Shortly before number three's arrival, I put his nursery together. (And shortly is an understatement. This was literally days before his arrival. Welcome to your life little brother.) Sometime around midnight one night I decided to put up the wall decals that came with his nursery set. You know, those stickers that are supposed to go on the walls to decorate, but claim to be removable and repositionable and still stick. I didn't think our walls were necessarily "highly" textured, but I could not make those darn things stick! I would put them on and mere seconds later they would slowly peel free and crumple to the ground. I searched online for tips and tricks but all I found were people with the same problem as me. Not one to be defeated, I figured out how to make those suckers behave against their will.
Let me backtrack a little bit. So, these particular stickers are Skip Hop brand, but this trick can apply to any of the vinyl stickers out there. Here is a close up shot of the texture on my wall, which is also covered in a semi-gloss latex paint.
After fighting with the ornery stickers for an hour or so, finding no help from my friend the internet, I was all in. I decided that these were going to stick where I wanted them even if I had to glue them up there with super glue (which is NOT what I ended up doing, so try this method first.) Disclaimer: The following process didn't damage MY walls. I can't guarantee that this won't damage your walls so do a little patch test in an inconspicuous spot first. However, throughout this, my stickers have remained fully removable, repositionable and have stayed put for the 19 months they've been there. The photos here are not of the actual process when I put them up--because I was only blogging in my brain at the time, but I have used this process to repair decals that have come off thanks to sweetie pie's help. This decal I'm repairing is above his changing table and he has ripped it with his toes while fighting against his diaper changes, sweet little angel of destruction.
What you need--an iron and a presscloth. If you don't have a press cloth, just use a scrap of cotton fabric or a towel. Something to be a barrier between the iron and the decal.) Set your iron to no steam and the heat to low-medium low to start. You may have to turn the heat up depending on how hot your iron gets and the thickness of your presscloth, but start low. You can always go up.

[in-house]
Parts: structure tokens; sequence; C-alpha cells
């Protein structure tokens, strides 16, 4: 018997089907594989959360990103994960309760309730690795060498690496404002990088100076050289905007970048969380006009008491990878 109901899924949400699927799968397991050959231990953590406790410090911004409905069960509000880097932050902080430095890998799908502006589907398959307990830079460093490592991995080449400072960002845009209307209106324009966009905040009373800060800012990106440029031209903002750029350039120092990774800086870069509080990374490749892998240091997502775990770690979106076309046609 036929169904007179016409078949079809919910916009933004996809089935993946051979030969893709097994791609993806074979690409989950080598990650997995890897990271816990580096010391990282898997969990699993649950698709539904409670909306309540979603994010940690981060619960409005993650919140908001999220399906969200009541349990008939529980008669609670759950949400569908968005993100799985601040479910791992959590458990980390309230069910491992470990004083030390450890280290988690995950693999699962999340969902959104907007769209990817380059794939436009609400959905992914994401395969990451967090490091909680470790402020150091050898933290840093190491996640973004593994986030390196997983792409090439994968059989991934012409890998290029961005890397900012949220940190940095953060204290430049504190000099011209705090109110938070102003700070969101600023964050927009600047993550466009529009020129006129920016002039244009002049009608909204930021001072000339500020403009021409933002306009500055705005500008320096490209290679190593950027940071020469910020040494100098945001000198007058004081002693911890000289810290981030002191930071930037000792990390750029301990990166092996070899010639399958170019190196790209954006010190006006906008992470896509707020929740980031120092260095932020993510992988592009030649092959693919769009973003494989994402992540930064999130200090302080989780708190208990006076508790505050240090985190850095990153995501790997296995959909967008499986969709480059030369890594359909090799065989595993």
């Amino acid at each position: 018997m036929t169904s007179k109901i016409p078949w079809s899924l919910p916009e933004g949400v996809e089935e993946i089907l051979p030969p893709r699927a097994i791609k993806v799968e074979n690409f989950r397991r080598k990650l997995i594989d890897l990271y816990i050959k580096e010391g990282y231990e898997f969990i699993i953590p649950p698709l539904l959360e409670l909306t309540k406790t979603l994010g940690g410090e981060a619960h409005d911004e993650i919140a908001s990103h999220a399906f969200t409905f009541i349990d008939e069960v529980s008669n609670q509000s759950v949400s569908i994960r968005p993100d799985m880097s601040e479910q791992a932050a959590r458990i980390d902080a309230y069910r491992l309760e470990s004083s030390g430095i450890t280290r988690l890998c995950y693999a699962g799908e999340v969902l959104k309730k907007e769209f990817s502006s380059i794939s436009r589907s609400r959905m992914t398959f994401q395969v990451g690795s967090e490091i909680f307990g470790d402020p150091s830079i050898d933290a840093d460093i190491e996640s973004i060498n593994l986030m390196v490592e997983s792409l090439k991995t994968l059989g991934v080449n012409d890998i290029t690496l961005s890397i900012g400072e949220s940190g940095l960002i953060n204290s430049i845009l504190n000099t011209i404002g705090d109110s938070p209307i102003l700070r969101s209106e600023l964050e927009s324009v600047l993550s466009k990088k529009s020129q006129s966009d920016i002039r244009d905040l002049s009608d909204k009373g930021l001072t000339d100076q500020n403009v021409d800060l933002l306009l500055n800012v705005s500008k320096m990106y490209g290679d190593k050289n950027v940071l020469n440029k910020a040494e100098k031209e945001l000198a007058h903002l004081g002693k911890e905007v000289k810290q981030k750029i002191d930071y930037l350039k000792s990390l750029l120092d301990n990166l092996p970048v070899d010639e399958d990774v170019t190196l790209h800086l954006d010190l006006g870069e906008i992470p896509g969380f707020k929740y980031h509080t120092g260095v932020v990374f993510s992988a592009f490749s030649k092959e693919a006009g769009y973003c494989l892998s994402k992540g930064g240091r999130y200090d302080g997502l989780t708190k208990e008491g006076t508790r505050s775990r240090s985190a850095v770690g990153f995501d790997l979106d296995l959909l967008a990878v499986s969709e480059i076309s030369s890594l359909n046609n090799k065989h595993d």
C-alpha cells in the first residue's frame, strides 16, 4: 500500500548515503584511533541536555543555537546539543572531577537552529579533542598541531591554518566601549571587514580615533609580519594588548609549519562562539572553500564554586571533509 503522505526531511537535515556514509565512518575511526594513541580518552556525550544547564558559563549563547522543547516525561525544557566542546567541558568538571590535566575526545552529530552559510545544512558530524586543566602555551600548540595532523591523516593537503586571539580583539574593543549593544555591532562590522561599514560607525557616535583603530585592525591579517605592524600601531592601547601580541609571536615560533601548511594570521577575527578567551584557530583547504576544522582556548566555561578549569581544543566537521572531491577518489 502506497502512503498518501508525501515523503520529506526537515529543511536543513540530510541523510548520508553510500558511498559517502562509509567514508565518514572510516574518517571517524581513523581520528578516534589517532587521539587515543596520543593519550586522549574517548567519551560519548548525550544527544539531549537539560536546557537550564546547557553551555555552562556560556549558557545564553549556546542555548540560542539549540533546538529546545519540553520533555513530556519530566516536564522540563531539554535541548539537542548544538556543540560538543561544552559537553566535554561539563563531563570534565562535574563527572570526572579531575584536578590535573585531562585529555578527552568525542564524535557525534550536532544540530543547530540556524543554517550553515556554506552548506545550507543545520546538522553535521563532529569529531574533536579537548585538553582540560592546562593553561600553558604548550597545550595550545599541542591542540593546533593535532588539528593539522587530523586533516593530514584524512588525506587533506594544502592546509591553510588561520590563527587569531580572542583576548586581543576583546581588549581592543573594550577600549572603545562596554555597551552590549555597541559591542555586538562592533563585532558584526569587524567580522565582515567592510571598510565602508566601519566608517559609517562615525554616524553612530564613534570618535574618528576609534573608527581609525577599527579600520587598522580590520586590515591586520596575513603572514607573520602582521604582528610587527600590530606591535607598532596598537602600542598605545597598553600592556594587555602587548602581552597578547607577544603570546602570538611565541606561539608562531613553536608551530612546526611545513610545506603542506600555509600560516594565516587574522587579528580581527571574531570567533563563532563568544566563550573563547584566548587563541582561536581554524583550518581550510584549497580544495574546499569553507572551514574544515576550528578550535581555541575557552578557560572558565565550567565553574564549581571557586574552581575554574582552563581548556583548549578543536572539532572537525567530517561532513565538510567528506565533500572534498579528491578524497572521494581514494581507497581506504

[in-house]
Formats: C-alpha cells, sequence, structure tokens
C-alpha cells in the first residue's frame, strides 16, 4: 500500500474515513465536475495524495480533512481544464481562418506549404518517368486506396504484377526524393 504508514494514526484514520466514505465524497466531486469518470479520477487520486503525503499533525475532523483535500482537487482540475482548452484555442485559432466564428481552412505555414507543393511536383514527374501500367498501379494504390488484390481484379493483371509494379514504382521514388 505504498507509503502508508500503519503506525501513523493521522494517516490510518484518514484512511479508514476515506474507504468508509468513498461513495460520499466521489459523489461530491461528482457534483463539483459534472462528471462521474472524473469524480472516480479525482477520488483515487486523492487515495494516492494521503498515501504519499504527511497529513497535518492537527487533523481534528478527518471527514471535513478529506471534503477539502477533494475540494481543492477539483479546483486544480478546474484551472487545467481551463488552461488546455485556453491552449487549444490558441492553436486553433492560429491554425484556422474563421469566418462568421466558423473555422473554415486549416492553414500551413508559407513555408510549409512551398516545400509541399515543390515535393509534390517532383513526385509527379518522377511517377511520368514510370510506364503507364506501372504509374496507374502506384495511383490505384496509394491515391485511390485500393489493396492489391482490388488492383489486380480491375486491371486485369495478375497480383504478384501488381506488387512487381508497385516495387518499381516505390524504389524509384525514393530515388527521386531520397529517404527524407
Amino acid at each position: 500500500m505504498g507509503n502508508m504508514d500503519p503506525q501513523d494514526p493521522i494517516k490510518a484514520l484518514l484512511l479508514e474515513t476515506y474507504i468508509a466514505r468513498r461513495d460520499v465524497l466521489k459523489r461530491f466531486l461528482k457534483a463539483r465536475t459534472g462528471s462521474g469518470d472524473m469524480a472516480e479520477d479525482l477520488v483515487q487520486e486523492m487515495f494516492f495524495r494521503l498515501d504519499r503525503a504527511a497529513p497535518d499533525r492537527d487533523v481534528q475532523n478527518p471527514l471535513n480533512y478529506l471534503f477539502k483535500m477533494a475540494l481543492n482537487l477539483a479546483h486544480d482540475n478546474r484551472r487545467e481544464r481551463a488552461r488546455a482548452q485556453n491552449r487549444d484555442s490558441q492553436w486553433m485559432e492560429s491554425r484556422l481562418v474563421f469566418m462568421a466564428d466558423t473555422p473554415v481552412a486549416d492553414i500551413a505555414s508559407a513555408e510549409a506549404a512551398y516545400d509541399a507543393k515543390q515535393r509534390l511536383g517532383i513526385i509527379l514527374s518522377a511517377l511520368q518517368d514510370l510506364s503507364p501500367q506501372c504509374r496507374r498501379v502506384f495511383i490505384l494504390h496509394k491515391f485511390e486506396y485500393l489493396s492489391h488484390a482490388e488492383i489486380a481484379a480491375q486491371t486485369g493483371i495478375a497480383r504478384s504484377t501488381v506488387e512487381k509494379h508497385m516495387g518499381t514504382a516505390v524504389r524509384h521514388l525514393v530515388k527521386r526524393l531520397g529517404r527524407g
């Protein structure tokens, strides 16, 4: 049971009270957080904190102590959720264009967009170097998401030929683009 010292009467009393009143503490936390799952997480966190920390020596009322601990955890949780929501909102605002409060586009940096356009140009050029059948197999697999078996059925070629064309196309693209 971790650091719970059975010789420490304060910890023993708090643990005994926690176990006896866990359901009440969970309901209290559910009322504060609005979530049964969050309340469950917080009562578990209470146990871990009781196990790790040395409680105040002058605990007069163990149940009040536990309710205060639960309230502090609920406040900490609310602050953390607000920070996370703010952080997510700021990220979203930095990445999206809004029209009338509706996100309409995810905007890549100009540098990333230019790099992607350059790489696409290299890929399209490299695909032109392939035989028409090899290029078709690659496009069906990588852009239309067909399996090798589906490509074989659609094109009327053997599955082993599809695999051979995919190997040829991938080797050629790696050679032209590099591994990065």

Position your decal on the wall where you want it. Place the presscloth over the decal.
Iron over the decal and presscloth with medium pressure making small circles for 10-15 seconds at a time. You are basically trying to soften the vinyl. Note--if you touch the actual vinyl with your iron you will most likely melt the vinyl to your iron thus ruining both your decal and your iron--so watch out!
Once you have sufficiently softened your decal, remove iron and presscloth. Run your hand along the decal using your fingers to really press the decal down into the texture grooves on your wall.
You may have to repeat the process a few times to really get a feel for how soft your vinyl needs to get and how hard to smooth the decal down so don't get discouraged if it doesn't work immediately. My decals were pretty big so I just worked it in sections around and around until all the edges were smooth against the wall. Other than that, its pretty simple. My husband did come in in the middle of the night to find me ironing the walls and he certainly gave me a crazy look. I just blamed it on the crazy pregnancy hormones and that lovely pregnancy insomnia and shooed him out of the room.
The top picture is the finished product of the original application. Here is the finished repair job:
|Zoomed in. You can see a tiny crack where the decal had been ripped.|
|But from a few feet back you don't even notice it.|
Hope to see you again soon--I'll be back blogging regularly again just as soon as I finish running the boys to school, cello lessons, gymnastics, reading academy, Bible camp, doctor's appointments, Dayschool, tennis lessons, reviewing their homework, practicing spelling lists, returning library books, editing the school yearbook, selling 800 cases of fundraiser chocolate, feeding the masses, working my REAL job, kissing on all the boys, training for my next half-marathon, taking my husband out on a date here and there, PTA meetings. . . .